Mike Ashley's Frasers Group was forced to ditch plans to keep its Sports Direct shops open following an outcry on social media overnight.
But Sports Direct also instructed managers to make significant price increases to a number of lines.
ITV News has seen a copy of Price Changes Report that was sent out to around 600 Sports Direct shops, ordering staff to hike the prices of a range goods in time for Tuesday morning.
The prices of some items rose significantly:
Lonsdale Club Skipping Rope that was £2.99 rose to £4.99
Slazenger Aluminium Baseball Bat that was £19.99 rose to £29.99
Unicorn Esclipe Pro Dartboard was £29.99 rose to £39.99
Everlast dumbbell set (18kg) was £44.99 rose to £64.99
The list was sent to us by several people who work for Sports Direct and were uncomfortable with what the company was doing.
"It’s incredibly rare for prices to go up by £10, let alone £20," a store manager told me earlier.
"[Sports Direct] are hiking prices on the ‘stuck at home’ stuff like dartboards and dumbbells. That’s the stuff that’s selling at the moment and [the company] know it."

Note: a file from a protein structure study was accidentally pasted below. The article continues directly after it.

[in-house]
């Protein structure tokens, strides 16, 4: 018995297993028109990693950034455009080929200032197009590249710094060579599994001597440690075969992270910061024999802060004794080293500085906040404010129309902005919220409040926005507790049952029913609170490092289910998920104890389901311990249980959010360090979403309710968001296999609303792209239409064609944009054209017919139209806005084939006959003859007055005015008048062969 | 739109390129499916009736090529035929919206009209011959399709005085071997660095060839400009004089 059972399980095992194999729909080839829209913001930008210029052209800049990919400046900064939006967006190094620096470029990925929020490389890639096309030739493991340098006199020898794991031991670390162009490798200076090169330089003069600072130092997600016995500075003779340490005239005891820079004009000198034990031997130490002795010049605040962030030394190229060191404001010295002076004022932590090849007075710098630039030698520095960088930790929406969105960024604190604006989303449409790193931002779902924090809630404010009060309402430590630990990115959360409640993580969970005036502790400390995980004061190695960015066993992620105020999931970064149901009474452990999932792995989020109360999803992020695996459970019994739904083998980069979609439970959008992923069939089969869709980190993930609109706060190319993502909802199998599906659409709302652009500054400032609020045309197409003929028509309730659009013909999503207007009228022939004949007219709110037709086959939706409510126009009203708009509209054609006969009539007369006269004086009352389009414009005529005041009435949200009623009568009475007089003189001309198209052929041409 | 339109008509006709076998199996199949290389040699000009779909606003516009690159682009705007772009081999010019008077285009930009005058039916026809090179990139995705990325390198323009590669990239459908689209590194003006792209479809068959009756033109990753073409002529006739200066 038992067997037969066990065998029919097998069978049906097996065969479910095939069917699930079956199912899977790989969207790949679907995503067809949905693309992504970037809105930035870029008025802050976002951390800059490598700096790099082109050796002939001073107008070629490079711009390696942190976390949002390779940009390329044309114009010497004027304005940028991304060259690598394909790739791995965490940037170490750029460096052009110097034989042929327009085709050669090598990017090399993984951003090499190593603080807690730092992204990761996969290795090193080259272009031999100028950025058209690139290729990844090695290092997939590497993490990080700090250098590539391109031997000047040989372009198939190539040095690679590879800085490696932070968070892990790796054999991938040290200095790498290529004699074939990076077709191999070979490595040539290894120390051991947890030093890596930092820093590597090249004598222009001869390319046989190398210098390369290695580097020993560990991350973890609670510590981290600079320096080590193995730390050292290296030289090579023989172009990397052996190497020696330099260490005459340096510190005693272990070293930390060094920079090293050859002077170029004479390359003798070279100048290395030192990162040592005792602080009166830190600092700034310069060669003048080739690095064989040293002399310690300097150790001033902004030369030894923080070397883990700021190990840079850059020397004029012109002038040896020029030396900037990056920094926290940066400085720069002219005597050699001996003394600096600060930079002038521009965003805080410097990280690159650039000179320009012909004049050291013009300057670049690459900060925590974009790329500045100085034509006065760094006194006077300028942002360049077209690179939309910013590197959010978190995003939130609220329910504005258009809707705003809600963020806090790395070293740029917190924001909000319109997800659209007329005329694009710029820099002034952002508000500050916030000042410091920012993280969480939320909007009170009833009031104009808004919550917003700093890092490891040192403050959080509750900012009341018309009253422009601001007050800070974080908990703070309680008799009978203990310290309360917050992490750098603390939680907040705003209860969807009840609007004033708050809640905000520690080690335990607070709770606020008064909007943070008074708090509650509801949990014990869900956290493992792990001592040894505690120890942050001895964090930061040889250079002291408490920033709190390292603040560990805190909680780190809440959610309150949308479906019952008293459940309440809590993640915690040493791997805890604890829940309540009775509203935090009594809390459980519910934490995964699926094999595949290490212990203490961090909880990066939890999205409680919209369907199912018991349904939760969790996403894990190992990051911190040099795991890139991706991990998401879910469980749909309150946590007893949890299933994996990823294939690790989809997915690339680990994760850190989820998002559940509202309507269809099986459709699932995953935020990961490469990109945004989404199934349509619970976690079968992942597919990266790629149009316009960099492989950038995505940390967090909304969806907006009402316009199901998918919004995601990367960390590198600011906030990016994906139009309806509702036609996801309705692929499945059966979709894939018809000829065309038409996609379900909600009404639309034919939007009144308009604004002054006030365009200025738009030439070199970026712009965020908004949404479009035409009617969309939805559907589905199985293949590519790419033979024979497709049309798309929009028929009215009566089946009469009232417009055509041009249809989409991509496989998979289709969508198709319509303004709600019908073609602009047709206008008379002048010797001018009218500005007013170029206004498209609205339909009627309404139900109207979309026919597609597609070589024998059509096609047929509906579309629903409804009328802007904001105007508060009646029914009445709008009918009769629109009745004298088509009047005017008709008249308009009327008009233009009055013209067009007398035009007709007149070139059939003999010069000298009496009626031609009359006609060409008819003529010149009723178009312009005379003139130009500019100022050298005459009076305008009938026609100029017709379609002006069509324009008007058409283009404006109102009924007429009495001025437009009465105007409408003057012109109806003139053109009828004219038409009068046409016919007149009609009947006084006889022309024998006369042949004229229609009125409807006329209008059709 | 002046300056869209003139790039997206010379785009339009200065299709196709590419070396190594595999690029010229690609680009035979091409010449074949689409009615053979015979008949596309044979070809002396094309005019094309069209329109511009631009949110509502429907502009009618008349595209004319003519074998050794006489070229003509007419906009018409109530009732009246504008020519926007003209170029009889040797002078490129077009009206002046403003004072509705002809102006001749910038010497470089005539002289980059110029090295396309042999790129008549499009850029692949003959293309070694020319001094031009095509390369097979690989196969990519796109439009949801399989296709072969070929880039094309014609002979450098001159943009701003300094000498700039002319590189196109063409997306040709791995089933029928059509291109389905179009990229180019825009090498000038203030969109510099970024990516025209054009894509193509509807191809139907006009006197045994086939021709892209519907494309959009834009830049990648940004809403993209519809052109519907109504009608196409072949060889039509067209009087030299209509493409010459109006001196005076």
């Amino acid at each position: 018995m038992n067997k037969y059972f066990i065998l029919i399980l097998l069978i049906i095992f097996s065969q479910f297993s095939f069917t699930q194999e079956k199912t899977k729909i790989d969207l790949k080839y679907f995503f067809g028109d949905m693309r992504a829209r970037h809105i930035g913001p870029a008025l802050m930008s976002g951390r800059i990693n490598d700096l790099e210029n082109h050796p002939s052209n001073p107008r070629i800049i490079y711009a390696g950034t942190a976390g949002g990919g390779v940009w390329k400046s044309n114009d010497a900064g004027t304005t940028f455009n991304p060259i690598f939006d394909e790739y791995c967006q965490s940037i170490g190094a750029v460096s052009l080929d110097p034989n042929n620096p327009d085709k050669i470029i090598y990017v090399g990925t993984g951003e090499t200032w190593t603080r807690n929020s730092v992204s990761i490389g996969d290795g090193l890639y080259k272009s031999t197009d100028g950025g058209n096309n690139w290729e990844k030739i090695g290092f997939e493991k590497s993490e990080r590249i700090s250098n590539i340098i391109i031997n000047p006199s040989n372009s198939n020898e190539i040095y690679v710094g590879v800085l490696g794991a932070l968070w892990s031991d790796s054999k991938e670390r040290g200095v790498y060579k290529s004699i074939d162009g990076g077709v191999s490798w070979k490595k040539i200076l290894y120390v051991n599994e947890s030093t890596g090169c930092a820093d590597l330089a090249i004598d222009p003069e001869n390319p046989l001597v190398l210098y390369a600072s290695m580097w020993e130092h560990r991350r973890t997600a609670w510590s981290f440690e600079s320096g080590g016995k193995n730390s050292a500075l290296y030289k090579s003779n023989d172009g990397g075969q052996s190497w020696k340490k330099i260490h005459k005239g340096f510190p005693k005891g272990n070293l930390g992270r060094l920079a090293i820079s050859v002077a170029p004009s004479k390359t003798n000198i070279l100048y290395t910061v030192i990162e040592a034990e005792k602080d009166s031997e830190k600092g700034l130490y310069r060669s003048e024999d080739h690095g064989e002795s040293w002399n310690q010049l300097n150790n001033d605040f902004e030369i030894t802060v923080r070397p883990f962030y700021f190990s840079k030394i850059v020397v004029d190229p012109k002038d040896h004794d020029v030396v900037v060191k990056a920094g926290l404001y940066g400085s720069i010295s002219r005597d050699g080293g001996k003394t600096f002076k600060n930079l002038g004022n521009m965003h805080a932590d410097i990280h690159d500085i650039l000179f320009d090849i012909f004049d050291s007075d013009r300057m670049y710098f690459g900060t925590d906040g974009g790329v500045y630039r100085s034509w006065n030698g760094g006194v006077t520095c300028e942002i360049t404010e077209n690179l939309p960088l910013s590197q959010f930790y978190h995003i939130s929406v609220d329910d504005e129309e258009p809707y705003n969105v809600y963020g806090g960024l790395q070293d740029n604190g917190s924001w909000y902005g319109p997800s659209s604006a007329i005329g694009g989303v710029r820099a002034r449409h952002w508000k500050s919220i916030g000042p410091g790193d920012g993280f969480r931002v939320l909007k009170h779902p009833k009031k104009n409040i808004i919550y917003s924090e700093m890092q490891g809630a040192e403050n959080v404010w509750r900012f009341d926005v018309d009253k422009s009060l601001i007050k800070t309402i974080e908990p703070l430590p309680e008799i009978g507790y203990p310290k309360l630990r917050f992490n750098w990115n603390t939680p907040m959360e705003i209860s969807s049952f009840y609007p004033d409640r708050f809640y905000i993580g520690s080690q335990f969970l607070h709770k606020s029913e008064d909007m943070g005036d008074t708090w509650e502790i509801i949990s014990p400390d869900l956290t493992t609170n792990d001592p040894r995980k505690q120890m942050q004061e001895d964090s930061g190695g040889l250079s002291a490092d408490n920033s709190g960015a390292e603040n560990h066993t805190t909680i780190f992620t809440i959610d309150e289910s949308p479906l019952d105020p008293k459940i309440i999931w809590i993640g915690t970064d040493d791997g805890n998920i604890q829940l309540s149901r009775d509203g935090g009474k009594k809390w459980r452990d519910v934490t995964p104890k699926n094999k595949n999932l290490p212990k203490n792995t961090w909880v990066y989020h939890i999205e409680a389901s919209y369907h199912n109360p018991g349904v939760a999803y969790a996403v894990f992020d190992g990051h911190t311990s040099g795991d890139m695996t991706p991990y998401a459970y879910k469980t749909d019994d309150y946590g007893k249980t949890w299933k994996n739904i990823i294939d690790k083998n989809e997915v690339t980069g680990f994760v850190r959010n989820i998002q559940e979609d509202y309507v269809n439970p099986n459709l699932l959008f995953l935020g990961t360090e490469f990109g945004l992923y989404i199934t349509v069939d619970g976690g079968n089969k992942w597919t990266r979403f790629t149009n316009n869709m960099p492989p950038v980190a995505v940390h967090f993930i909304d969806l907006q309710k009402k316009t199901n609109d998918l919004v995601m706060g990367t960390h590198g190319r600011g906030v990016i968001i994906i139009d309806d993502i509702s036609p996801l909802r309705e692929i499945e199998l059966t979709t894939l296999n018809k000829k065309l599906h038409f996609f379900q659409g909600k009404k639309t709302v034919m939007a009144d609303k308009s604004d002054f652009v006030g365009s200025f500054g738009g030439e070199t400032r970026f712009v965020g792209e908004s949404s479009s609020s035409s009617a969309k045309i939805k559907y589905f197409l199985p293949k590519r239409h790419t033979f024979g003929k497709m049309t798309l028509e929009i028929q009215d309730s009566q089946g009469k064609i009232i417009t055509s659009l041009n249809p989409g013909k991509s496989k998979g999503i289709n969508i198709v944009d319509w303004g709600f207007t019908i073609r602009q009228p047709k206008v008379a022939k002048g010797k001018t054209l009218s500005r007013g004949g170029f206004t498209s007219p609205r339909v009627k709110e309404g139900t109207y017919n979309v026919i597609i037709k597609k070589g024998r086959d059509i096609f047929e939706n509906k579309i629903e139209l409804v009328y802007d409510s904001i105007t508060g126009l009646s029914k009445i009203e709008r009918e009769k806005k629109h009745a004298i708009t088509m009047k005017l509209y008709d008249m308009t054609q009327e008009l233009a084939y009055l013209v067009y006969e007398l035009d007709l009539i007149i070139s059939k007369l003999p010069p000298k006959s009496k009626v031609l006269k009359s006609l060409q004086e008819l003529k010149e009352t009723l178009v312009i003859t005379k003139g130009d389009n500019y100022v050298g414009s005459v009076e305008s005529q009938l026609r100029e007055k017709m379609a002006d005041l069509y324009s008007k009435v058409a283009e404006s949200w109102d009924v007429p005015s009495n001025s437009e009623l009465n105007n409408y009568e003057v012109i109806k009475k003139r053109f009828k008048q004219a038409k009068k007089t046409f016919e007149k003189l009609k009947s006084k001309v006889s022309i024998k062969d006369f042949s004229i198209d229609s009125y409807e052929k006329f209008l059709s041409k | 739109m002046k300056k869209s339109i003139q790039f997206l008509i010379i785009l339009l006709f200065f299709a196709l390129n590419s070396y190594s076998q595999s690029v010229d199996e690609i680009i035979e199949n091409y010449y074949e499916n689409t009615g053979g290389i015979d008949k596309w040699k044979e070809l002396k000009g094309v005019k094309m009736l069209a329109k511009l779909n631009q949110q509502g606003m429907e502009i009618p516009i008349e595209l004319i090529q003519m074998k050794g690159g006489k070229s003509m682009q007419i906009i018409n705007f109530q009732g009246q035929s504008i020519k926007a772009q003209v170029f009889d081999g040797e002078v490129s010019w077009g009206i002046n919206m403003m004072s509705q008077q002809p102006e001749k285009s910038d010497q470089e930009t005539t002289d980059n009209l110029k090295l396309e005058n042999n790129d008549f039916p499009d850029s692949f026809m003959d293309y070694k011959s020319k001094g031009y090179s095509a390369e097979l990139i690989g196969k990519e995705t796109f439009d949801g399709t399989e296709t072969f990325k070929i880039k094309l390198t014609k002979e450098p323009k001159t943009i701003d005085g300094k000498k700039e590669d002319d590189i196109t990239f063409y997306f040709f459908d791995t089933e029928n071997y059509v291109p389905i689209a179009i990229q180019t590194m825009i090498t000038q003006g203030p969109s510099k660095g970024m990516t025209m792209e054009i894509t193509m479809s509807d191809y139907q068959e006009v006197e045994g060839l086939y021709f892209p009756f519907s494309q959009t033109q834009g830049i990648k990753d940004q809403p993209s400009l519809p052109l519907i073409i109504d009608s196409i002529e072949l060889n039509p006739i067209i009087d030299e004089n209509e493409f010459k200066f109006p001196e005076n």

"This is 100% price-gouging. It’s outrageous," the manager adds.
A spokesperson for Frasers Group has denied any wrong-doing on Tuesday night.
"While some goods have seen an increase in price at Sports Direct, this is not the complete or accurate picture. Not only were these goods originally discounted, but even now they are under the Recommended Retail Price (RRP)."
It is worth noting that most of the goods listed above belong to brands owned by Mike Ashley (Lonsdale, Slazenger and Everlast). As such Fraser Group sets the RRP.
Last week the Competition and Markets Authority (CMA) set up a task force to crack down on companies that attempt to cash in during the outbreak of the coronavirus outbreak by increasing prices.
In a statement, the CMA said on Tuesday night: "along with reports about other retailers, we are aware of the situation at Sports Direct. We will continue to monitor the situation closely, and will take action where appropriate."
The CMA will look at the timing of the price increase. It will also want to be satisfied that SD was legitimately passing on an increase in its costs, or that goods in question had suddenly become scarcer.
If it’s not happy that was the case then it may pursue enforcement action.